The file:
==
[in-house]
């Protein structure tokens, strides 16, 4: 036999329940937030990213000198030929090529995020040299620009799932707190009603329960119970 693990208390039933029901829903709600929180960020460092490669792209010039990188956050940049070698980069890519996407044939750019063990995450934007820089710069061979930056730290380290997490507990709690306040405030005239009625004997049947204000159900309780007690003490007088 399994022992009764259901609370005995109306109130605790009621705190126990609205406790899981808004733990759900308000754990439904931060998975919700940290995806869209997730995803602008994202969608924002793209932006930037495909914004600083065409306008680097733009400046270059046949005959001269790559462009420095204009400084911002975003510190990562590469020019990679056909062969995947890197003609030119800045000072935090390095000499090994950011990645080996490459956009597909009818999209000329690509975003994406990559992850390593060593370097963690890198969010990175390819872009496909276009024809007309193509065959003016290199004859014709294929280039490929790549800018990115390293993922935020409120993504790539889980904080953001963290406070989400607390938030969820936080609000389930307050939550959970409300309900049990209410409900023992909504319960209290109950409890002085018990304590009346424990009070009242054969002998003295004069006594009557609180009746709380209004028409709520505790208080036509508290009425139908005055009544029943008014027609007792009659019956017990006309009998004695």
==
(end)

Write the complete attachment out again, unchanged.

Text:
[in-house]
């Protein structure tokens, strides 16, 4: 036999329940937030990213000198030929090529995020040299620009799932707190009603329960119970 693990208390039933029901829903709600929180960020460092490669792209010039990188956050940049070698980069890519996407044939750019063990995450934007820089710069061979930056730290380290997490507990709690306040405030005239009625004997049947204000159900309780007690003490007088 399994022992009764259901609370005995109306109130605790009621705190126990609205406790899981808004733990759900308000754990439904931060998975919700940290995806869209997730995803602008994202969608924002793209932006930037495909914004600083065409306008680097733009400046270059046949005959001269790559462009420095204009400084911002975003510190990562590469020019990679056909062969995947890197003609030119800045000072935090390095000499090994950011990645080996490459956009597909009818999209000329690509975003994406990559992850390593060593370097963690890198969010990175390819872009496909276009024809007309193509065959003016290199004859014709294929280039490929790549800018990115390293993922935020409120993504790539889980904080953001963290406070989400607390938030969820936080609000389930307050939550959970409300309900049990209410409900023992909504319960209290109950409890002085018990304590009346424990009070009242054969002998003295004069006594009557609180009746709380209004028409709520505790208080036509508290009425139908005055009544029943008014027609007792009659019956017990006309009998004695």